Because modern cyber range platforms offer highly configurable, cloud-based environments, they can support the delivery of scenarios no matter where your team is located or when they need to be conducted. Bolstered by secure connections, your security team can log in to the cloud-based cyber range and instantly have access to the environment and scenarios that use built-in, sophisticated machine learning, replicate advanced persistent threats (APTs) or leverage artificial intelligence to demonstrate the variability of a real attack. According to IBM, 56% of organizations do not regularly test their incident response plan due to logistics. With a virtualized cyber range, logistics should no longer hamper your testing. 

Additionally, this flexibility can give outside consultants, more experienced team members and other stakeholders the ability to provide real-time feedback during scenarios, and to assess how the simulations are playing out. Certain aspects of a simulation can be stopped, restarted or changed using the administrative control built into the cyber range to help to enhance the learning opportunity all without touching your production systems. 

Finally, all of the data created during these simulations can be stored and used to evaluate your team’s performance over time so improvements can be identified, comparisons against benchmarks can be made and gaps and next steps can be corrected.

Test your executive response

As your leadership team is well aware, your organization can face a cybersecurity threat almost every day. And, once one is detected, implementation of your incident response is going to require the coordinated efforts of many parts of your organization from communications professionals, legal representatives, executives and functional specialists such as those in finance or human resources to understand the scope and impact of a cyberattack event.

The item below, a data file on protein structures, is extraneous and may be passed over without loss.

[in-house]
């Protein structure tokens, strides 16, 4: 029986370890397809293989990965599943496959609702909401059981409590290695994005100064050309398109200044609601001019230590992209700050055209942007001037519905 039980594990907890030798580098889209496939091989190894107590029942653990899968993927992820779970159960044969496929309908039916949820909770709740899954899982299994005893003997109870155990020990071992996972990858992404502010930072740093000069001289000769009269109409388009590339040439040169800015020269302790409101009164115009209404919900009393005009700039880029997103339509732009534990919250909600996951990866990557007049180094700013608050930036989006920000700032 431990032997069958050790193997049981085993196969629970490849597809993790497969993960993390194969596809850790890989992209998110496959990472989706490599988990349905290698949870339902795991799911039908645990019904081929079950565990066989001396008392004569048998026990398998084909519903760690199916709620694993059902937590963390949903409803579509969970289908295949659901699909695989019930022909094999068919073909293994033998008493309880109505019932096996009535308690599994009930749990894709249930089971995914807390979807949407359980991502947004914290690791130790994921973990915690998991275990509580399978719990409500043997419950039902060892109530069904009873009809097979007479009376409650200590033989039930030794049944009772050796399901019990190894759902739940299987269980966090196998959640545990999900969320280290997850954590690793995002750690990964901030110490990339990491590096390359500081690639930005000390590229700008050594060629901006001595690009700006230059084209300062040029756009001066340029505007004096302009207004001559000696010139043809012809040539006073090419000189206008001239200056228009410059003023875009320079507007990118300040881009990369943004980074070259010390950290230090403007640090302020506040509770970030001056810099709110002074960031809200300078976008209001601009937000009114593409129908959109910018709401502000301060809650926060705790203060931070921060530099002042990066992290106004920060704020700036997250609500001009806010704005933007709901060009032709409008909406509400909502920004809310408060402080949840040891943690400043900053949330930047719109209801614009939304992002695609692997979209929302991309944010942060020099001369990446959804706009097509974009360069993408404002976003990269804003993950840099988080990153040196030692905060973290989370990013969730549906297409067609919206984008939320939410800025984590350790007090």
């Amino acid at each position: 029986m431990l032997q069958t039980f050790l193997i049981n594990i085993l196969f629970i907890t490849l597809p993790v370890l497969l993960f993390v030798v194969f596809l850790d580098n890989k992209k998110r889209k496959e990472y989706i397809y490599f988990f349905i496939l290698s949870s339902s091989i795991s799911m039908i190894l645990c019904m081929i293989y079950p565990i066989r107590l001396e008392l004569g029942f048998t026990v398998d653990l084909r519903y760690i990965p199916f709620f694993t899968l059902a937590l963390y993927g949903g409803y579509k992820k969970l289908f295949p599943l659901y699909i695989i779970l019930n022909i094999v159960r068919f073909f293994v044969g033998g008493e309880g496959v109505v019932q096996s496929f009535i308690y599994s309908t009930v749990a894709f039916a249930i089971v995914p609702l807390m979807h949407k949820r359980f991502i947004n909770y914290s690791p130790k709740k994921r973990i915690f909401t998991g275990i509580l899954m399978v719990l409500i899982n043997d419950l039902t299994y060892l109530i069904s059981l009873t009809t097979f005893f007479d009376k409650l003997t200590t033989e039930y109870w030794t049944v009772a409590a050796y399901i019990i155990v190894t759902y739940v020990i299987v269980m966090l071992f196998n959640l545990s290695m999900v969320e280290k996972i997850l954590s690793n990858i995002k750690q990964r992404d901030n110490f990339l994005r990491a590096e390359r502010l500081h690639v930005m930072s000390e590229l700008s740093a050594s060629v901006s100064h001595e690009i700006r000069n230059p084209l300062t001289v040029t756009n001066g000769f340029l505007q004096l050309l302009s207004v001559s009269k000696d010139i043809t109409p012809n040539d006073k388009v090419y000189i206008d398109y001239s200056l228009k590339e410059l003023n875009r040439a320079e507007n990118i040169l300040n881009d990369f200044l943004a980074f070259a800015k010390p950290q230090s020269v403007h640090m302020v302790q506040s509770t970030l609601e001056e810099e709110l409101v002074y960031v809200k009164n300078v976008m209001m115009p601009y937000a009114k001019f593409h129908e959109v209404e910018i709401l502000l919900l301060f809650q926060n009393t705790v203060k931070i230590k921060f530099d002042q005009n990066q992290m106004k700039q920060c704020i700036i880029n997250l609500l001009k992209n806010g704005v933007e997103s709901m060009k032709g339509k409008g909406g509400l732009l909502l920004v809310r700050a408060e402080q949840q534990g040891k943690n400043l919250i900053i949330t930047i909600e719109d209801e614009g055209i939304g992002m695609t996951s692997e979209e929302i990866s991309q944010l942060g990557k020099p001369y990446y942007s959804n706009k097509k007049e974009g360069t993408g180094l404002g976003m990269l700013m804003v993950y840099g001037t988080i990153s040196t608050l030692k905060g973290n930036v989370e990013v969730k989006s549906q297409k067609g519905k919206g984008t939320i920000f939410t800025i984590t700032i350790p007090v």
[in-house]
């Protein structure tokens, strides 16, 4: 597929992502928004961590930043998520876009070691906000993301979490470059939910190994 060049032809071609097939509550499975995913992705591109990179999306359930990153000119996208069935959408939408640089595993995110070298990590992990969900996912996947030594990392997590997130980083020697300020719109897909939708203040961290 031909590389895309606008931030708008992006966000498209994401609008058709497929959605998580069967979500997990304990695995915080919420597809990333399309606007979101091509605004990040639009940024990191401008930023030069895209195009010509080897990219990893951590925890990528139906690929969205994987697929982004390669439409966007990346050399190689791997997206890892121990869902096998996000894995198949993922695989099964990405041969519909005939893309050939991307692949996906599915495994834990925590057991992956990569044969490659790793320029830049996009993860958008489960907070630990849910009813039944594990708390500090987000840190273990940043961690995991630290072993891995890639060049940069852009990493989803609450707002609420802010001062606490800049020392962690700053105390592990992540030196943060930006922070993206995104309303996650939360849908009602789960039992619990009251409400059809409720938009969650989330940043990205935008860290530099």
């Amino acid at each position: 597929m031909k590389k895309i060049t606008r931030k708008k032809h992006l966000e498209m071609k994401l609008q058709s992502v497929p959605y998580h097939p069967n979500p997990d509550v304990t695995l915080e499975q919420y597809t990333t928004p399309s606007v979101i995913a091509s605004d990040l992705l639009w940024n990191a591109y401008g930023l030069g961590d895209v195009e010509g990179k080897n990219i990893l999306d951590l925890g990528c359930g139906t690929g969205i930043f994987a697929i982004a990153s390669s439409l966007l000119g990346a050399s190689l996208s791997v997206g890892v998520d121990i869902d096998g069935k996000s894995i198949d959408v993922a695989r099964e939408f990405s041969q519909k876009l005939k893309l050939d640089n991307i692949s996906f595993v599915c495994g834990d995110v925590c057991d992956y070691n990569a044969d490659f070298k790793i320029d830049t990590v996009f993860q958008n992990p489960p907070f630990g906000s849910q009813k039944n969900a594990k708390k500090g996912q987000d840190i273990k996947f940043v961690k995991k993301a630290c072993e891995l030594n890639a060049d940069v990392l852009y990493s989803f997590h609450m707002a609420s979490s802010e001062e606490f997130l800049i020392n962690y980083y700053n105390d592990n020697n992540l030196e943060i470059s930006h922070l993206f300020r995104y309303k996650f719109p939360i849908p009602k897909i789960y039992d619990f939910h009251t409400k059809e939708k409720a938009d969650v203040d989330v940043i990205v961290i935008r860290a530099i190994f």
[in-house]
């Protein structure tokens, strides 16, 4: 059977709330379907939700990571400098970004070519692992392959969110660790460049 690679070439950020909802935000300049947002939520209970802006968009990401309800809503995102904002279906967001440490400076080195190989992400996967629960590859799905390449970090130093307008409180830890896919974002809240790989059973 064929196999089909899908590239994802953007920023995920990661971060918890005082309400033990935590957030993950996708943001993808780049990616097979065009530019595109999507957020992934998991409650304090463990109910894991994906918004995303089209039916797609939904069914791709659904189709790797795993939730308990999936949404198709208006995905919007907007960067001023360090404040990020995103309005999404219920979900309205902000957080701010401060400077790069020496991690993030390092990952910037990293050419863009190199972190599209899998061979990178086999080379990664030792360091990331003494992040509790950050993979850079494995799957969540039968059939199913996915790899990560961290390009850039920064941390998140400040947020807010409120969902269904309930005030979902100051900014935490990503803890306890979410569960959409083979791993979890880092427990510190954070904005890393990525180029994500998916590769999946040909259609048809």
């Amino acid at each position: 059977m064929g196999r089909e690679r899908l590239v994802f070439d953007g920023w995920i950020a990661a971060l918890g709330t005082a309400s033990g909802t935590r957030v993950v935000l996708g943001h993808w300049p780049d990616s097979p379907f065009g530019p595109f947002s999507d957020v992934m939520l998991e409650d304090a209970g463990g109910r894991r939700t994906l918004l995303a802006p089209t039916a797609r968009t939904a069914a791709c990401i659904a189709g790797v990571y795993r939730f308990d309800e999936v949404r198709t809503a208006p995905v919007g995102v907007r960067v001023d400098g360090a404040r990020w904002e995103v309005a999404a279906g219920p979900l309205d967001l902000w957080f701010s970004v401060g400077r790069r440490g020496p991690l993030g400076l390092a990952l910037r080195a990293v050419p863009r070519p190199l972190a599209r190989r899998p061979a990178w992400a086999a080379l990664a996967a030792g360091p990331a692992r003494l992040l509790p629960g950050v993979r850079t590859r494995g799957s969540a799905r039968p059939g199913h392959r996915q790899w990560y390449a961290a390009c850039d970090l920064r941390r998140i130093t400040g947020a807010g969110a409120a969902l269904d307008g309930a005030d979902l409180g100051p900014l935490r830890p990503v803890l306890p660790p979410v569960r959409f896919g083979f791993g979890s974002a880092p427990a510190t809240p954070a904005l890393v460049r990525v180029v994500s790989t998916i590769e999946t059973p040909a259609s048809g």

Therefore, as simulations conducted in cyber ranges can be tailored to fit any industry and level of complexity, they can also be used to facilitate larger organizational training exercises, even if these team members are not technical. In addition to the opportunity to provide this unique type of hands-on experience to less technical staff, the simulation can help capture lessons learned, allowing your organization to assess how other business units, managers and security teams work together to respond to a real attack. For example, using the scenario from the cyber range, executives can practice how they handle media relations and interactions with law enforcement, drive internal communications, make key technical decisions and balance business risks.